There are games I play that give me this feeling; it’s indescribable but the most I can say is that it makes me feel at home. Only a few games, like Kingdom Hearts for example, have made me feel this way before. After playing Uncharted 2: Among Thieves, I can add another game to the list.
Nathan Drake shined in his first release back in 2007, but he has never shined as bright as now with the release of the sequel, Uncharted 2: Among Thieves. The sequel provides a variety of everything: intense action, stealthy maneuvers, acrobatics, and hell, there’s even romantic comedy.
This time, treasure hunter Nathan Drake is onto big things; his latest being the treasure of 13th-century explorer Marco Polo. See, Marco Polo’s voyage began with fourteen fleets and over six-hundred crew members. However, when he arrived home, he had but a single ship and eighteen crew members left. While Marco Polo detailed every aspect of his trip in his journal, he made no mention of what occurred of those fleets and missing men. So Drake and his old friend Harry Flynn team up to rob a museum of a relic that should help them gain more knowledge about Marco Polo. Chloe Frazier, also an old friend of Drake’s, comes into play, as well.
The story takes a shot at history as we know it, which already earns it some points. What you wouldn’t expect from this story is that it takes you to so many diverse locations and areas; Marco Polo really put something good together. What’s more is that there are so many twists and turns within the story itself, you really wouldn’t be able to expect what will happen next.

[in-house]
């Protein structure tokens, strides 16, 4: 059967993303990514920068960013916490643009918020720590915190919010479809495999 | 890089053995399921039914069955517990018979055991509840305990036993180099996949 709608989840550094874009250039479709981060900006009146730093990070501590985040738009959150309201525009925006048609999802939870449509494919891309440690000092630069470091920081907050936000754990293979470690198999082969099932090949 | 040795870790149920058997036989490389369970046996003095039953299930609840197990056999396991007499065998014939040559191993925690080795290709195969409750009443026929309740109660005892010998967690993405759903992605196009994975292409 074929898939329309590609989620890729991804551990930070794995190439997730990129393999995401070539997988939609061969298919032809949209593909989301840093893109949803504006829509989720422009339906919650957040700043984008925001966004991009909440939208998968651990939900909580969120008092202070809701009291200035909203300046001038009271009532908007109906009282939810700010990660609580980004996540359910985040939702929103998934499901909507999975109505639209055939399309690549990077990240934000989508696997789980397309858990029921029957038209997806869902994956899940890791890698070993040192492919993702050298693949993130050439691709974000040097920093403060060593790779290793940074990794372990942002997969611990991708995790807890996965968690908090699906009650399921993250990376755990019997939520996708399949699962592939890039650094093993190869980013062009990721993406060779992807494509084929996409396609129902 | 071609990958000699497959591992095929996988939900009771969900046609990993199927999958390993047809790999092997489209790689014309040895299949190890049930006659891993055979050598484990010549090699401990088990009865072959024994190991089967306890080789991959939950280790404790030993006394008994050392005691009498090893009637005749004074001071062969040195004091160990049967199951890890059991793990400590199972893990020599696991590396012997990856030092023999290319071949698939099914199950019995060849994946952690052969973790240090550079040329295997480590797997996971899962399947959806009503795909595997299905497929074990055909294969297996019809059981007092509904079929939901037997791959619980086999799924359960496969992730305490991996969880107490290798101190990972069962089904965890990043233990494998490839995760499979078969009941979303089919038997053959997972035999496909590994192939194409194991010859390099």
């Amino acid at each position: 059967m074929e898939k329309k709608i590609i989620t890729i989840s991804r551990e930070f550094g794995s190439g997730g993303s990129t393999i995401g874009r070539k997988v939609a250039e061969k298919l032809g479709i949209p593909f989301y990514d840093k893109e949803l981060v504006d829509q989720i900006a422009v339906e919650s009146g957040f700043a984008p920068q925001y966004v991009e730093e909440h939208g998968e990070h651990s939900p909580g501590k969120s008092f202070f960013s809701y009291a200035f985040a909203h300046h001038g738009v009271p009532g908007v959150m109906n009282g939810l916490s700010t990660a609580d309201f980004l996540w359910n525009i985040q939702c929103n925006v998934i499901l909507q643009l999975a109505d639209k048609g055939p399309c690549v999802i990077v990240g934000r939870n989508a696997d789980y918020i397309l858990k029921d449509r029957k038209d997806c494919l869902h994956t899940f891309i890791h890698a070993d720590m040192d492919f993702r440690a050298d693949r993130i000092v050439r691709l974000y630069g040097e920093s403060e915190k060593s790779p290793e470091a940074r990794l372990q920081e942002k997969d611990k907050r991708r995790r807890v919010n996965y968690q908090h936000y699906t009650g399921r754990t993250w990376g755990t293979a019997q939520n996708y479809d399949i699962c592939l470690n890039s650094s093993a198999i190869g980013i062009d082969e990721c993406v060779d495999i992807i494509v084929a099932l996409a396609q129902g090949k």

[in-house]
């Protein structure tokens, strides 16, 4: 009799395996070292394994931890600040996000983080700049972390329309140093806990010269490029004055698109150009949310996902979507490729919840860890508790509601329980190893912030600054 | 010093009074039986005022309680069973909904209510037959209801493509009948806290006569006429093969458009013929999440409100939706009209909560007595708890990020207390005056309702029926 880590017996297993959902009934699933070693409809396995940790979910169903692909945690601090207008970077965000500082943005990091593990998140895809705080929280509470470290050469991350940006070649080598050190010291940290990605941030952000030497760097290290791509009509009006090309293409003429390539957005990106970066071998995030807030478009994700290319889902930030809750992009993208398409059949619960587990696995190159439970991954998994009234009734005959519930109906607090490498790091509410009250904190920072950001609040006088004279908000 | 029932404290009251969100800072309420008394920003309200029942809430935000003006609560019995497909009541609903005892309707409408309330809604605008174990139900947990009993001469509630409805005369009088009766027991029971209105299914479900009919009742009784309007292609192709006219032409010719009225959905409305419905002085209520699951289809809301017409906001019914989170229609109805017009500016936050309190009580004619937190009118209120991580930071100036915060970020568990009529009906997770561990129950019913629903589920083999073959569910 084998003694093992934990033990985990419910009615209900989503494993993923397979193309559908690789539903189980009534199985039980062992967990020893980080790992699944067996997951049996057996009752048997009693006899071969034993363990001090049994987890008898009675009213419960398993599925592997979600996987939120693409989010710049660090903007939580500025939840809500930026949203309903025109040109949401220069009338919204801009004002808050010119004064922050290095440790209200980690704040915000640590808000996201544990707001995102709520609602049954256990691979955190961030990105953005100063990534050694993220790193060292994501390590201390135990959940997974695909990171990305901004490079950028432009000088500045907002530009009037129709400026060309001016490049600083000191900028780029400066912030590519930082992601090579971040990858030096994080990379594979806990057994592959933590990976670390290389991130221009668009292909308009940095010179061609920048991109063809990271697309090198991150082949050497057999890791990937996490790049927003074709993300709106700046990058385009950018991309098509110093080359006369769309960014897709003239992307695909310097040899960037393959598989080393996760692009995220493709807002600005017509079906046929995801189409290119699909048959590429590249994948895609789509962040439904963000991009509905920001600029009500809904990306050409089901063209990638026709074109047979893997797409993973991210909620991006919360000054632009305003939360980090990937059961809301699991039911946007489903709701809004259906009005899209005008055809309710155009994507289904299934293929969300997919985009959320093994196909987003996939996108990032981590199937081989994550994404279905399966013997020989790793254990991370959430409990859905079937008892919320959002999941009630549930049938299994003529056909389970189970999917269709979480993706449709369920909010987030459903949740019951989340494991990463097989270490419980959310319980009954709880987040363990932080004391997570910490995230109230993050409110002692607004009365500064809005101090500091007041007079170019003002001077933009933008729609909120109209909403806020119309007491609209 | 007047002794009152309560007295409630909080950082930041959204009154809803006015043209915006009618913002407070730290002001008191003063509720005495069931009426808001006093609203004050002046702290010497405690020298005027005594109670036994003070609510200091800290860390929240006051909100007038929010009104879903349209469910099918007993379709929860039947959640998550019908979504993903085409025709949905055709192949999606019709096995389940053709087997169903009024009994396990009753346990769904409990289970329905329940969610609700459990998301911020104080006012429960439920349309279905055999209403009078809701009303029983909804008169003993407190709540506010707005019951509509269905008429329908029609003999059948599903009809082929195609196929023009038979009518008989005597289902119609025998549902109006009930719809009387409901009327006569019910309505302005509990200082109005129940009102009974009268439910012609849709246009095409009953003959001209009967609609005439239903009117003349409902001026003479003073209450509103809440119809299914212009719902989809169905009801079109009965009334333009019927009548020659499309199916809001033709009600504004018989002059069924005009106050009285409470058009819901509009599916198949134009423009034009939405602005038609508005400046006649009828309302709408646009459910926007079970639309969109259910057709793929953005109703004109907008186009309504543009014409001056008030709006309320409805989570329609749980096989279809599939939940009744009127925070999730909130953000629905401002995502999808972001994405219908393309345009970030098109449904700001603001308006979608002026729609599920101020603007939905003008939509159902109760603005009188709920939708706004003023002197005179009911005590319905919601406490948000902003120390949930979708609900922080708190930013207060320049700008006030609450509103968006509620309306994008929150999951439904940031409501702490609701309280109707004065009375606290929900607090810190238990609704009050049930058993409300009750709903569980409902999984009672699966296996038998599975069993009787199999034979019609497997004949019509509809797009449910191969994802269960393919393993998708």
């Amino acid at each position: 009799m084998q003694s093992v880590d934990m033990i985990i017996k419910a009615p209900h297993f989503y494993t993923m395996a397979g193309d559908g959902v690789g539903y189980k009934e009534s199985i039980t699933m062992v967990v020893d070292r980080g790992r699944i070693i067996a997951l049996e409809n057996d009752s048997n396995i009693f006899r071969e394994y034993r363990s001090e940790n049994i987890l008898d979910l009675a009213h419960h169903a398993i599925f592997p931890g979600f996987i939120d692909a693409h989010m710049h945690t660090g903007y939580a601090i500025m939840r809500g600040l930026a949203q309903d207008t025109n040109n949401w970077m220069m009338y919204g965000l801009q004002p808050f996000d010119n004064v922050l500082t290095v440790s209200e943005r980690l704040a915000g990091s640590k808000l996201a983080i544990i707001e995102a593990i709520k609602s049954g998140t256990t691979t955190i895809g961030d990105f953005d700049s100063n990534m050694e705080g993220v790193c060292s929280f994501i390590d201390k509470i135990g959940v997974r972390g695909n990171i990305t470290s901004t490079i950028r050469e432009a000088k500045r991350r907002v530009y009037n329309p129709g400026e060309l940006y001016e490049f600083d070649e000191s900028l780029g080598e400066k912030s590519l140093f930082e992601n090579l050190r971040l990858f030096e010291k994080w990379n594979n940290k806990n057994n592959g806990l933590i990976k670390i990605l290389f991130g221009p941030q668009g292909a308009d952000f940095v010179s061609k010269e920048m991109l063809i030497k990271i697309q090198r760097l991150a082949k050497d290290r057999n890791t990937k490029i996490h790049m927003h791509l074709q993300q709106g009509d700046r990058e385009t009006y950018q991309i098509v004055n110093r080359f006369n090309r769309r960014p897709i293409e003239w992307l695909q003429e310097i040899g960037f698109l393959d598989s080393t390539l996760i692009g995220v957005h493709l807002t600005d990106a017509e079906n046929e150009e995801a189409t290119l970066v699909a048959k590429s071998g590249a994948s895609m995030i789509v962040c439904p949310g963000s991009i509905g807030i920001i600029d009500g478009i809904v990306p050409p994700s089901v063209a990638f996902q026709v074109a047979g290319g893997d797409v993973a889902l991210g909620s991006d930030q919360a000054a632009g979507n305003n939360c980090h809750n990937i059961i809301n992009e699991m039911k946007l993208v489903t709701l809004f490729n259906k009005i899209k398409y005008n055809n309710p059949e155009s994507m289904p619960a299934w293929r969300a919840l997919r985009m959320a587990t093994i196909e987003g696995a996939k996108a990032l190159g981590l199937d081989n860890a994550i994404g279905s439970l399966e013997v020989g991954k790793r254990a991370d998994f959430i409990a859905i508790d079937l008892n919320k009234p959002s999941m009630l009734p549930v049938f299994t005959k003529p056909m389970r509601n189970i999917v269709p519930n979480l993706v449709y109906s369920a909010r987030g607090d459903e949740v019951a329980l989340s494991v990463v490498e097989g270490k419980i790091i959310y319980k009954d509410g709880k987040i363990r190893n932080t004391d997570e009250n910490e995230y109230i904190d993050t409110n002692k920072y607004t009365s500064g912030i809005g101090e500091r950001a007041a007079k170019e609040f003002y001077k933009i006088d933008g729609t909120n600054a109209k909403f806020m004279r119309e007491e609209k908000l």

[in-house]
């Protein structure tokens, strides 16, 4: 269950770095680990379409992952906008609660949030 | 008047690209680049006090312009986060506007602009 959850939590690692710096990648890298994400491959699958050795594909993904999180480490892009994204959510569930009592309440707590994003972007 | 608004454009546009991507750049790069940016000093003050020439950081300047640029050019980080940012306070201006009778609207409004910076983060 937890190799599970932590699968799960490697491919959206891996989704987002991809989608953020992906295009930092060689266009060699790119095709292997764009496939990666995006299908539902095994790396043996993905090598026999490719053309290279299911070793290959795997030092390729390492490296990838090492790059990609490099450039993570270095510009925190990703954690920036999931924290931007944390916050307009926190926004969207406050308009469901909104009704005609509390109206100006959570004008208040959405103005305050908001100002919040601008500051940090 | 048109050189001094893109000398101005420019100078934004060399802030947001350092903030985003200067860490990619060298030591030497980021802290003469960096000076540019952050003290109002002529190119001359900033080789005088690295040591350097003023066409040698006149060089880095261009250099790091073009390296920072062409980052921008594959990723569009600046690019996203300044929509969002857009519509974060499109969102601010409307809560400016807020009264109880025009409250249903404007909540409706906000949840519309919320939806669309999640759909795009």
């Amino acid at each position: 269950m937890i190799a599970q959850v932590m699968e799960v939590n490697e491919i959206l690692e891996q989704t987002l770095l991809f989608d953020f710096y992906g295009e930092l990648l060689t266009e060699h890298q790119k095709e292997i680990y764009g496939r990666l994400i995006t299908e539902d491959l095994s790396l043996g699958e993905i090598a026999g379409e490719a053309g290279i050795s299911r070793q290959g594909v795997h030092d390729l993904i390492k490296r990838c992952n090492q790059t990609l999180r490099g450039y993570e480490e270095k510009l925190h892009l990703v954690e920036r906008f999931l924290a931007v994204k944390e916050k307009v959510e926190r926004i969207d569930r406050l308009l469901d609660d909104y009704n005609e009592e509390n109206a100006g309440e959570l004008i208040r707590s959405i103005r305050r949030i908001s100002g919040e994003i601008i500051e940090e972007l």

The one thing that got me about Uncharted 2‘s plot though wasn’t the twists and turns, the locations or any of that. It was the way it was told. First of all you have your gameplay which we’ll talk about in a bit, but then you have these cinematic cutscenes that really do make you feel like you’re watching a movie. Whether it’s Nathan Drake’s witty, sarcastic attitude or Chloe’s “bloody brilliant” character, the game really has a knack for keeping you more enveloped than you’d ever be in a video game. Just the way the characters talk to each other and act out kind of makes you feel as if they’re real people. You’ll actually develop a care for them, or a hatred for them whether they’re good or bad.
While Uncharted 2 takes great to improvements upon the story, where Nathan Drake’s second adventure really improves is gameplay. Almost everything possible has improved from the first game: the shooting mechanics, cover maneuvers, climbing and jumping, etc. In the first game, where you’d see gunfights in areas full of blatantly created cover, in the second, you’d see a normal-looking area with different levels of cover and protection blending in with the environment.
Even the way the game opens is just amazing. We’ve all seen the trailer — Nathan Drake sitting in a train hanging off the edge of an arctic cliff — and how amazing the scene was. Now imagine playing that scene, Nathan climbing up the outside of that edged train, pieces and debris falling as he climbs for his life, the train collapsing as he jumps to each possible structure to grab.
Of course, just as it’s first demonstrated with escaping the falling train, climbing plays a HUGE part in the game. The climbing has greatly improved from the first game, however, there’s one small unfortunate problem. It’s a lot of fun climbing around and discovering secret passages, but when you climb, there’s only one way to go. There’s no different set of paths to take or other way to get around, there’s just that climbing path. It’s a little linear is basically what I’m trying to say. That ends up being quite alright though, because the climbing’s fun and entertaining and taking the hard way around things is actually a lot more interesting than walking a clean path.